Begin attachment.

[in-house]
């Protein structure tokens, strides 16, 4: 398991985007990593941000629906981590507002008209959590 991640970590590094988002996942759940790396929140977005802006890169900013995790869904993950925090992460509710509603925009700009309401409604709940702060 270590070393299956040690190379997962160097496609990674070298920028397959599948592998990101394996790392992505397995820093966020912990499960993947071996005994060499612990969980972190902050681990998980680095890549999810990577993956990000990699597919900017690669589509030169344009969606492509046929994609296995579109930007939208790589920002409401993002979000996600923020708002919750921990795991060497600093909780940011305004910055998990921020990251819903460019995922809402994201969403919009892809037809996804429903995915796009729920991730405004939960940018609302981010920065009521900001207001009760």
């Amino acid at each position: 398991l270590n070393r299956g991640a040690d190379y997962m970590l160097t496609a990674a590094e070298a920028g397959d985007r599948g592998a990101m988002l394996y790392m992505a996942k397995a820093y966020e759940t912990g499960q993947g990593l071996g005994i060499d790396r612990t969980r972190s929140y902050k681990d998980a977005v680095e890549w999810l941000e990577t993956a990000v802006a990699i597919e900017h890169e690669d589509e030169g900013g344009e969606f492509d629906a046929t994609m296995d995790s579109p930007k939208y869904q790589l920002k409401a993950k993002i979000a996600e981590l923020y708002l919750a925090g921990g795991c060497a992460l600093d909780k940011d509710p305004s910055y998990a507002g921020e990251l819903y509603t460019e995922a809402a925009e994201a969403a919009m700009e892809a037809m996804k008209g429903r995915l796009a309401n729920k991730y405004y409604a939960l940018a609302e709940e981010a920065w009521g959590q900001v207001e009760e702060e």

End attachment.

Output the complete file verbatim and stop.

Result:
[in-house]
């Protein structure tokens, strides 16, 4: 398991985007990593941000629906981590507002008209959590 991640970590590094988002996942759940790396929140977005802006890169900013995790869904993950925090992460509710509603925009700009309401409604709940702060 270590070393299956040690190379997962160097496609990674070298920028397959599948592998990101394996790392992505397995820093966020912990499960993947071996005994060499612990969980972190902050681990998980680095890549999810990577993956990000990699597919900017690669589509030169344009969606492509046929994609296995579109930007939208790589920002409401993002979000996600923020708002919750921990795991060497600093909780940011305004910055998990921020990251819903460019995922809402994201969403919009892809037809996804429903995915796009729920991730405004939960940018609302981010920065009521900001207001009760």
């Amino acid at each position: 398991l270590n070393r299956g991640a040690d190379y997962m970590l160097t496609a990674a590094e070298a920028g397959d985007r599948g592998a990101m988002l394996y790392m992505a996942k397995a820093y966020e759940t912990g499960q993947g990593l071996g005994i060499d790396r612990t969980r972190s929140y902050k681990d998980a977005v680095e890549w999810l941000e990577t993956a990000v802006a990699i597919e900017h890169e690669d589509e030169g900013g344009e969606f492509d629906a046929t994609m296995d995790s579109p930007k939208y869904q790589l920002k409401a993950k993002i979000a996600e981590l923020y708002l919750a925090g921990g795991c060497a992460l600093d909780k940011d509710p305004s910055y998990a507002g921020e990251l819903y509603t460019e995922a809402a925009e994201a969403a919009m700009e892809a037809m996804k008209g429903r995915l796009a309401n729920k991730y405004y409604a939960l940018a609302e709940e981010a920065w009521g959590q900001v207001e009760e702060e």